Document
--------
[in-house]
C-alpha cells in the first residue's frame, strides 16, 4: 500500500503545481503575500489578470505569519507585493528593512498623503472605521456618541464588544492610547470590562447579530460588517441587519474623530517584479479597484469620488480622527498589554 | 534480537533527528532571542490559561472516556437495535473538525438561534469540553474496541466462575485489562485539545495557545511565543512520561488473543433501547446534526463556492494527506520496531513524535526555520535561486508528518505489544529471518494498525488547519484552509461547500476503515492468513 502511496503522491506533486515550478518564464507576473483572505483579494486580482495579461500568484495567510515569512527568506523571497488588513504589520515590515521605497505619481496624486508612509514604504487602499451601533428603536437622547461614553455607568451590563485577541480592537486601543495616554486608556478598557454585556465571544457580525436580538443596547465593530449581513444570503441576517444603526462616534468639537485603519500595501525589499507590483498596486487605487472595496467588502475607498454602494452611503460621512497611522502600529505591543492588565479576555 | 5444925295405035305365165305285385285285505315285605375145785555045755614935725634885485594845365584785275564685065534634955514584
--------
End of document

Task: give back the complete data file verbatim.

[in-house]
C-alpha cells in the first residue's frame, strides 16, 4: 500500500503545481503575500489578470505569519507585493528593512498623503472605521456618541464588544492610547470590562447579530460588517441587519474623530517584479479597484469620488480622527498589554 | 534480537533527528532571542490559561472516556437495535473538525438561534469540553474496541466462575485489562485539545495557545511565543512520561488473543433501547446534526463556492494527506520496531513524535526555520535561486508528518505489544529471518494498525488547519484552509461547500476503515492468513 502511496503522491506533486515550478518564464507576473483572505483579494486580482495579461500568484495567510515569512527568506523571497488588513504589520515590515521605497505619481496624486508612509514604504487602499451601533428603536437622547461614553455607568451590563485577541480592537486601543495616554486608556478598557454585556465571544457580525436580538443596547465593530449581513444570503441576517444603526462616534468639537485603519500595501525589499507590483498596486487605487472595496467588502475607498454602494452611503460621512497611522502600529505591543492588565479576555 | 5444925295405035305365165305285385285285505315285605375145785555045755614935725634885485594845365584785275564685065534634955514584